Maybe it’s because I grew up in central Alaska where permafrost kept the trees dwarfed. Or maybe it’s because my next stop was California’s redwood empire. For whatever reason, though I grow a mean veggie garden and a wide and wild mix of flowers, trees are my first love. That’s also made them my garden specialty.
The Magic of Trees
In fairytales, trees are often things of magic, good magic. And it’s always seemed that way to me. Every element of a tree’s existence seems improbable, highly unlikely, starting with how high they rise from a small seed. Think of California’s coast redwoods, the tallest trees on earth, that grow from a seed smaller than a grain of rice. Think of how they “hold hands” under the soil, linking roots and sharing nutrients.
Then there’s the internal tree mechanisms that carry water and nutrients up the trunk and into the leaves where it participates in another miraculous procedure, photosynthesis, creating energy from sunshine, air and water. I understand that flowers and shrubs perform the same photosynthesis, but somehow it seems especially impressive way up there in the clouds.
The Longevity of Trees
Do you ever wonder, as you are fertilizing your tomato plant, about whether all the work is worth it for a plant that won’t last the year? Yes, of course, the tomatoes make it worthwhile, but I get attached to plants, I talk to them, I feel close to them. It’s hard when they die back so soon.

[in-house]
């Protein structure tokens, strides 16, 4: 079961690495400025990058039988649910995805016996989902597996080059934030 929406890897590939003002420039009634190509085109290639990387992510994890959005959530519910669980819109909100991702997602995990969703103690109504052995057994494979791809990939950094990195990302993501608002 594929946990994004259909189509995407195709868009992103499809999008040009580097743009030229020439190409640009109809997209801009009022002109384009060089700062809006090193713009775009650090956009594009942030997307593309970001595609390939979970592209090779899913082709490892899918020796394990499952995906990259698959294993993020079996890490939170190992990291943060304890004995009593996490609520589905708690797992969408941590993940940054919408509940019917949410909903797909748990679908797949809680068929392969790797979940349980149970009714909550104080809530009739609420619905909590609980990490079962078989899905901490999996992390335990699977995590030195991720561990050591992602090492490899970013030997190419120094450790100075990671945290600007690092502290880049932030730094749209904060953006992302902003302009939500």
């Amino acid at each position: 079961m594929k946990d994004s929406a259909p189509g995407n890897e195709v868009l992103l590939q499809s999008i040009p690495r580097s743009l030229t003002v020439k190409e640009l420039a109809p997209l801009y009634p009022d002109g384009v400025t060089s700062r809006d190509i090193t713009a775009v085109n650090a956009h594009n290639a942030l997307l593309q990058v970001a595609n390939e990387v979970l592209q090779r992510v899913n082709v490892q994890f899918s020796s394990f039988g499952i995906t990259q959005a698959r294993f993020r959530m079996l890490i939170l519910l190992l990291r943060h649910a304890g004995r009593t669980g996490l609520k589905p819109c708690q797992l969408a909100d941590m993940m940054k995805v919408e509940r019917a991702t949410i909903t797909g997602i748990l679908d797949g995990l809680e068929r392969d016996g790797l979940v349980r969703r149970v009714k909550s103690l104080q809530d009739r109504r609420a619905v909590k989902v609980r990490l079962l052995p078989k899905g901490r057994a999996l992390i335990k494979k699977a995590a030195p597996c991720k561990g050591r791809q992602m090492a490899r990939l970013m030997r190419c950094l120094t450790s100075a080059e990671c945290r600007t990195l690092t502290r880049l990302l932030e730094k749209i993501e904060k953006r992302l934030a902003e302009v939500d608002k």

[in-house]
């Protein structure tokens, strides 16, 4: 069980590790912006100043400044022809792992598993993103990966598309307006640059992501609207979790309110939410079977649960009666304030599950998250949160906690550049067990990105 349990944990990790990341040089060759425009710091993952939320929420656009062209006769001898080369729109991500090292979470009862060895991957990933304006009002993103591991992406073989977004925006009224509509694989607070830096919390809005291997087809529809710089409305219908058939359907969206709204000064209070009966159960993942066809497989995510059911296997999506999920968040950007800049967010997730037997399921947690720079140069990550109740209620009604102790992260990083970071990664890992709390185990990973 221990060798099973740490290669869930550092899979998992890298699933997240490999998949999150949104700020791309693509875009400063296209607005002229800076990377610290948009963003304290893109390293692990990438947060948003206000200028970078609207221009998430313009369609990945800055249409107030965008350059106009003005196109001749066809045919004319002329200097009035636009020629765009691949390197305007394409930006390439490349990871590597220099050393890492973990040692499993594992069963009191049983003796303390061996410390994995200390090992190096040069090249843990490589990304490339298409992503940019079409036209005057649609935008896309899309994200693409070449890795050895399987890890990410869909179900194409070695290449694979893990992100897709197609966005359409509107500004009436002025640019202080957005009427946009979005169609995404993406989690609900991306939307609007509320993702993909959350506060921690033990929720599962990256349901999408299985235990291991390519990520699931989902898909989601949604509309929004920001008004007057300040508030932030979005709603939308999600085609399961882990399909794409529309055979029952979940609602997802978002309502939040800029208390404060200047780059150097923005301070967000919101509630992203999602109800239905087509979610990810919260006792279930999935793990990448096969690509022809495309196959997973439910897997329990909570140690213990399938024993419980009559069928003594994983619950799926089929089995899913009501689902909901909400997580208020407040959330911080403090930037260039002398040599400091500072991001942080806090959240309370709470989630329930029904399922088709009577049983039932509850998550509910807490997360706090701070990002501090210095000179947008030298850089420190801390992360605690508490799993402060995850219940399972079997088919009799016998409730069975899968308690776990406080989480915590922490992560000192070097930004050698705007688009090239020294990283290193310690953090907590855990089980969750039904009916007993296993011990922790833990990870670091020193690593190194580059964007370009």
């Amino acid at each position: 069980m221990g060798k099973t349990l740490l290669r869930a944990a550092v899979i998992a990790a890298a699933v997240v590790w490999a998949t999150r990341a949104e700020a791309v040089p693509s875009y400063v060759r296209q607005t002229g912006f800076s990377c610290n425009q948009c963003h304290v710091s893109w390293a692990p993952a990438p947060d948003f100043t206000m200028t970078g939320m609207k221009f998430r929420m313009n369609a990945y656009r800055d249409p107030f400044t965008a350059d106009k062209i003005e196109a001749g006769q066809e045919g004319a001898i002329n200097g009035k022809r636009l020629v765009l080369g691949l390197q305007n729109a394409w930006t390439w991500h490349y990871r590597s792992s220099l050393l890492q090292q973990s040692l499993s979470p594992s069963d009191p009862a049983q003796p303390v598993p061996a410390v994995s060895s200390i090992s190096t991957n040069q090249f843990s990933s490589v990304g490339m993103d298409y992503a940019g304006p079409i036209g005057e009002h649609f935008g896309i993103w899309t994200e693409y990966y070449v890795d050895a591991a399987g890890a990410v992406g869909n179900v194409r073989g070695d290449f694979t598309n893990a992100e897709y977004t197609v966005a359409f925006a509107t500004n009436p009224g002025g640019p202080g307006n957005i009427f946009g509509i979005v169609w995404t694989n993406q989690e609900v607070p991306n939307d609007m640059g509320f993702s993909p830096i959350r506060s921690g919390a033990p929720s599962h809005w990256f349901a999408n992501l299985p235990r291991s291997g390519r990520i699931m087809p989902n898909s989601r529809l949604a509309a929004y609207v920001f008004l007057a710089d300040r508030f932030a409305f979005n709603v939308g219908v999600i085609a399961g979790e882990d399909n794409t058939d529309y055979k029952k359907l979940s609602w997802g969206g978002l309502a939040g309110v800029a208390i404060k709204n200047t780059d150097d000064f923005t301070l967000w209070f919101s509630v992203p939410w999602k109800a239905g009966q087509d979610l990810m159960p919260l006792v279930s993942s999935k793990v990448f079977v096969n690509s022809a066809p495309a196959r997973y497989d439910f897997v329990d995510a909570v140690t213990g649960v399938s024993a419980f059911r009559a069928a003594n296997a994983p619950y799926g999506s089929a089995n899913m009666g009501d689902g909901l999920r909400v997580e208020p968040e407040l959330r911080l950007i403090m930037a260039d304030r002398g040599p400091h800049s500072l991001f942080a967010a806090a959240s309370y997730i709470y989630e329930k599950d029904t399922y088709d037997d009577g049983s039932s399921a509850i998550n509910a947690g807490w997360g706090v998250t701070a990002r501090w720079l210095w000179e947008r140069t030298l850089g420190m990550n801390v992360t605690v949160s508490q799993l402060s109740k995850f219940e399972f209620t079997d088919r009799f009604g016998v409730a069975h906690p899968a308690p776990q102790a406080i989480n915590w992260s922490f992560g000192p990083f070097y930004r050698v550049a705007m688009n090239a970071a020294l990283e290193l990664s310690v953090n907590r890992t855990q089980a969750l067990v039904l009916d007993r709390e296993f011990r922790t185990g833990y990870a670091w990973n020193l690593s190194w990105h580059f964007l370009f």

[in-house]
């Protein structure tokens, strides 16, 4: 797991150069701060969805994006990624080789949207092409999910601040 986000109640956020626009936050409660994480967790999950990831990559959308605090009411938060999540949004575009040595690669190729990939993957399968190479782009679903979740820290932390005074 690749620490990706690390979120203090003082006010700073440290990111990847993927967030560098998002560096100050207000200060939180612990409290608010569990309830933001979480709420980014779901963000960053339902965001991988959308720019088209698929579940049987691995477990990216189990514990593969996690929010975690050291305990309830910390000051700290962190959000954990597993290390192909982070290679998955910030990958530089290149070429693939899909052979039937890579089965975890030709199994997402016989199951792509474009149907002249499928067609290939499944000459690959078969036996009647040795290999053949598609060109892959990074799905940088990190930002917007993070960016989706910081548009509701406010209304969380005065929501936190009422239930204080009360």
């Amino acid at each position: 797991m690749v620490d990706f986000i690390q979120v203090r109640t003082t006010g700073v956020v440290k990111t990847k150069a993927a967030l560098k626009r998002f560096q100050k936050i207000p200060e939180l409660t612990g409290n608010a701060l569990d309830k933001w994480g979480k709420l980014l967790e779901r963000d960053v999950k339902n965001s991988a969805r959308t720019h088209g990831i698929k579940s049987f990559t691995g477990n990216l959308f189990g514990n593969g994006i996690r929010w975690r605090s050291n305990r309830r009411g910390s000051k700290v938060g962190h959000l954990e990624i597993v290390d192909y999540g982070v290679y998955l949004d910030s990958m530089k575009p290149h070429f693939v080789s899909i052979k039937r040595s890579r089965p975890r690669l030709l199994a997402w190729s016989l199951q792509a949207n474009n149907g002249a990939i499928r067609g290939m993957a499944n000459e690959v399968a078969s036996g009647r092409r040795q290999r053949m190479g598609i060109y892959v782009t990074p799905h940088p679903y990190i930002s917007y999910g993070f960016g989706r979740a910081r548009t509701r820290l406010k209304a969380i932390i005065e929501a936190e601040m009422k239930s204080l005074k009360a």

Trees, on the other hand, can live as long as a person, and even longer, if planted in an appropriate location. I planted a little red oak tree seedling in my backyard in France 20 years ago. I named it Rubio. I staked it so it could withstand the winter winds, watered it the first years until its root system was developed.
Over the years, I have watched Rubio grow into a tall, strong and beautiful tree. Birds build nests in its branches. I picnic in summers beneath its canopy. It is a friend for a lifetime.
The Variety of Trees
Then there is the vast variety of trees on the planet, each adapted to its own native clime. Palm trees sway in the tropics, evergreen forests fill with snow, bald cypress thrive in the Everglade swamps.
Each type of tree has its own secrets and its own beauty. I love them all and never tire of learning more about them.